In the attempted takeover of Potash Corp. of Saskatchewan Inc. by BHP Billiton Ltd., the absence of a national Canadian securities regulator places a heavy burden on the small securities division of the Saskatchewan Financial Services Commission, which will probably have to assess the "poison pill" that Potash's board has enacted in response to BHP Billiton's bid - a series of events with manifold international ramifications.
The plan published in July by the Canadian Securities Transition Office, headed by Douglas Hyndman, found that the 13 existing securities regulators of Canada have work forces that add up to nearly 800 people, of whom only 20 are at the SFSC, not much more than the three employees in Prince Edward Island and four in Nunavut.
It is a good thing that Potash's head office is still in Saskatoon - not far from the vast amount of small-p potash in the province of Saskatchewan. Major Canadian companies, such as the world's leading fertilizer producer, should not have to be based in one of Canada's three or four largest cities. There should, however, be a regulatory structure that is commensurate. A staff of 20, excellent as they may be, is unlikely to suffice for such a multifaceted conundrum as the future of Potash Corp. - for which other, equally complex bids from other international companies could well be in the works.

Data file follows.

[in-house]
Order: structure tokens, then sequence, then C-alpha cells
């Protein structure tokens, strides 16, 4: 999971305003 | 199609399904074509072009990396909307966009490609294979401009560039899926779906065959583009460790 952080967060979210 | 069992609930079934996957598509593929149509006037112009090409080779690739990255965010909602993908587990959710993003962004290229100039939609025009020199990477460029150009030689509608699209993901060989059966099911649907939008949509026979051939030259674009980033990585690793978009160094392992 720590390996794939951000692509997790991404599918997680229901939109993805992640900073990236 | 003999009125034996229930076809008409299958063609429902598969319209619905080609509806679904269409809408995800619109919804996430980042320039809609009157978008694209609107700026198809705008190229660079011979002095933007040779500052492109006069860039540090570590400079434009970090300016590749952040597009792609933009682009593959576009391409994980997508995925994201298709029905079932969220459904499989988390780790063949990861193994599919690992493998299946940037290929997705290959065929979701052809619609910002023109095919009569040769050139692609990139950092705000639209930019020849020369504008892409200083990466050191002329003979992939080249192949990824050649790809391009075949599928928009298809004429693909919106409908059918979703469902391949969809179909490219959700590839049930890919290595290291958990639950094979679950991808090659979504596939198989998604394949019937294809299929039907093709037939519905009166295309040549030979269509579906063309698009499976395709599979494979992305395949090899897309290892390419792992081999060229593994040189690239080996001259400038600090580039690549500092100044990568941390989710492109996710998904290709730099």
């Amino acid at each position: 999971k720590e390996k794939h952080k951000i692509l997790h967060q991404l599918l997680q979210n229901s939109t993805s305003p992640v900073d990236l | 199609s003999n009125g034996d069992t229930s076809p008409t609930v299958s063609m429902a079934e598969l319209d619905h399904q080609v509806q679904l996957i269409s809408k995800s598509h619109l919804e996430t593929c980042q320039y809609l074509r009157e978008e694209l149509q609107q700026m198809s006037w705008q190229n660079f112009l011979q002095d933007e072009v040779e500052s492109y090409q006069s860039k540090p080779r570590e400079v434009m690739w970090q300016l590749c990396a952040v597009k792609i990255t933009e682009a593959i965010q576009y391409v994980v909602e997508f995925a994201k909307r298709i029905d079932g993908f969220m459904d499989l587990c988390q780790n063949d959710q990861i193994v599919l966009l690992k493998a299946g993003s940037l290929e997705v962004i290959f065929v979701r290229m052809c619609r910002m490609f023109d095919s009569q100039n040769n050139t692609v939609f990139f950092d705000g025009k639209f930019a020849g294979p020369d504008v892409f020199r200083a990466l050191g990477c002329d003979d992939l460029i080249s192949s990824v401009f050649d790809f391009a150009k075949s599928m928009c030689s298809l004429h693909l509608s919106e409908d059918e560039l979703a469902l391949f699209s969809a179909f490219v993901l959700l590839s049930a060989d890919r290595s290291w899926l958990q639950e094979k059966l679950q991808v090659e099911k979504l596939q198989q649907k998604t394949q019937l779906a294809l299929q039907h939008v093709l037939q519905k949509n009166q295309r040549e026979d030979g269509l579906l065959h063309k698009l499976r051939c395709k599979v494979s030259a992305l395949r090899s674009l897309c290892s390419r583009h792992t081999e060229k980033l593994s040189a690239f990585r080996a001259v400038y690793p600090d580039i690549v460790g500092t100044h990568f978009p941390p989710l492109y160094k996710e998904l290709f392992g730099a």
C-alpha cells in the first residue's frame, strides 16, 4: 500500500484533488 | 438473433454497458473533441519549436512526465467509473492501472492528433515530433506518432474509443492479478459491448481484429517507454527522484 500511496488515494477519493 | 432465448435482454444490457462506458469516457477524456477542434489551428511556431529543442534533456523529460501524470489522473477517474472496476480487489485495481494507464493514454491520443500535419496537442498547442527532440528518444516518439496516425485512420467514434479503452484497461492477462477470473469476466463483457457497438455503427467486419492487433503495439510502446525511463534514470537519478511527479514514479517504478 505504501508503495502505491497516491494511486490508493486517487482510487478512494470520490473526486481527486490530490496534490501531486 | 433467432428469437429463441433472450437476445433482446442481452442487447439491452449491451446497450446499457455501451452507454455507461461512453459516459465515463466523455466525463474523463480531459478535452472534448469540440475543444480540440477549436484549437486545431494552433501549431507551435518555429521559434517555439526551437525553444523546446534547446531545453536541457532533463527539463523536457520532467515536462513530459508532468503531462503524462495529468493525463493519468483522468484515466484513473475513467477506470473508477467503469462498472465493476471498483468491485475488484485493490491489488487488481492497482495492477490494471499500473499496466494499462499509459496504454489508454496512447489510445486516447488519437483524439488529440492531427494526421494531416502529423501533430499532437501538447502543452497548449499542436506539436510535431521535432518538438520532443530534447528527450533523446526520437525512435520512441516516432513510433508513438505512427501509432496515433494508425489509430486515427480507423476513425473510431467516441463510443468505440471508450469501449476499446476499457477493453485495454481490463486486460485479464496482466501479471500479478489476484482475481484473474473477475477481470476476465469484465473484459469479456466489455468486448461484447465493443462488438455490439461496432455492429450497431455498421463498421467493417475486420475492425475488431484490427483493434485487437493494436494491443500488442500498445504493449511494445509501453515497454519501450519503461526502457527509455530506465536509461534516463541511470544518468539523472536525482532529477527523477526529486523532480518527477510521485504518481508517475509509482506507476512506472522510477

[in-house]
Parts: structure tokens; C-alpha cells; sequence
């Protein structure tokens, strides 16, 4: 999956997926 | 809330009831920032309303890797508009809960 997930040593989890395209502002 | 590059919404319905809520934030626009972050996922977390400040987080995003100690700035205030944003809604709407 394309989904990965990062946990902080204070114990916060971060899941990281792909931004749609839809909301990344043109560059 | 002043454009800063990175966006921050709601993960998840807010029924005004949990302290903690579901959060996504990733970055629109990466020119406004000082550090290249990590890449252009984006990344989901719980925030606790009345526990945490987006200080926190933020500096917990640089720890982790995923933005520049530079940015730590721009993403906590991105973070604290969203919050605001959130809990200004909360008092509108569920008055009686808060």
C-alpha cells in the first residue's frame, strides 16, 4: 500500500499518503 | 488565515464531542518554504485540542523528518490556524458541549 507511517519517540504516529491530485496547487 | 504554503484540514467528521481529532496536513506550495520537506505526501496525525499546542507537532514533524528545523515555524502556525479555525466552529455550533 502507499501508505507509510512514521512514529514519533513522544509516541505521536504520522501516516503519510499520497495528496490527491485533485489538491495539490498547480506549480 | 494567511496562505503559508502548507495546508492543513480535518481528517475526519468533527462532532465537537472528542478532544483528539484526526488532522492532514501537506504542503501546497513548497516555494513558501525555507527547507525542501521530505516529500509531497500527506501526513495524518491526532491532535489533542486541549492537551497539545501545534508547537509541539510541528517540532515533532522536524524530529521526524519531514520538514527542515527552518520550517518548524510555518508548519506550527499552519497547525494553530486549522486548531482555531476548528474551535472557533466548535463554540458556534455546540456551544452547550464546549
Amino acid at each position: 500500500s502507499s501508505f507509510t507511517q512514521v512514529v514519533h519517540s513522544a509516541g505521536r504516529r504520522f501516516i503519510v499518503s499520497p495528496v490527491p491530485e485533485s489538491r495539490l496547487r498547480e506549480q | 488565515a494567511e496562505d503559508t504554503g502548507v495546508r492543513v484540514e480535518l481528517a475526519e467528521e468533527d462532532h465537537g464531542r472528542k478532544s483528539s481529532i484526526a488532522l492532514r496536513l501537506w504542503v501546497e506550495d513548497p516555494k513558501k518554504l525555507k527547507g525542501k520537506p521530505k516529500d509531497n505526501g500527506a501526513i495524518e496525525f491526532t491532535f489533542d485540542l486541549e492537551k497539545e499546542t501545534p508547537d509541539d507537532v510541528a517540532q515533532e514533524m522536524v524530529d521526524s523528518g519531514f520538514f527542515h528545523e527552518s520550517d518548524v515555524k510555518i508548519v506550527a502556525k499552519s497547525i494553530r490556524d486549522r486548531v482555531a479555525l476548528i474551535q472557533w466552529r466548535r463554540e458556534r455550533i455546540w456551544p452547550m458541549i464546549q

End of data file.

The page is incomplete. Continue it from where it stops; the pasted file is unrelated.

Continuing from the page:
The government of Saskatchewan is participating in the transitional work of the CSTO, but remains non-committal on which side it will take - if any - in the constitutional litigation about the draft federal bill for the Canadian Securities Regulatory Authority.
As a member of an umbrella group, the Canadian Securities Administrators, the SFSC has adopted a national policy on "defensive tactics" in takeover bids, which clearly includes measures such as what Potash Corp. calls a shareholders rights plan, as announced last week, better known in the alliterative vernacular as a poison pill: stock options for existing shareholders at a substantial discount, which may serve to shelter the current management.
The CSA policy is quite general, and Saskatchewan's modest regulator, now under the eyes of the international business world, is likely to have to figure out on its own whether Potash Corp.'s defensive tactics are abusive. If there were already a large national regulator, it would of course be flawed, but it would have much more knowledge and experience to draw upon for a decision with major economic consequences.
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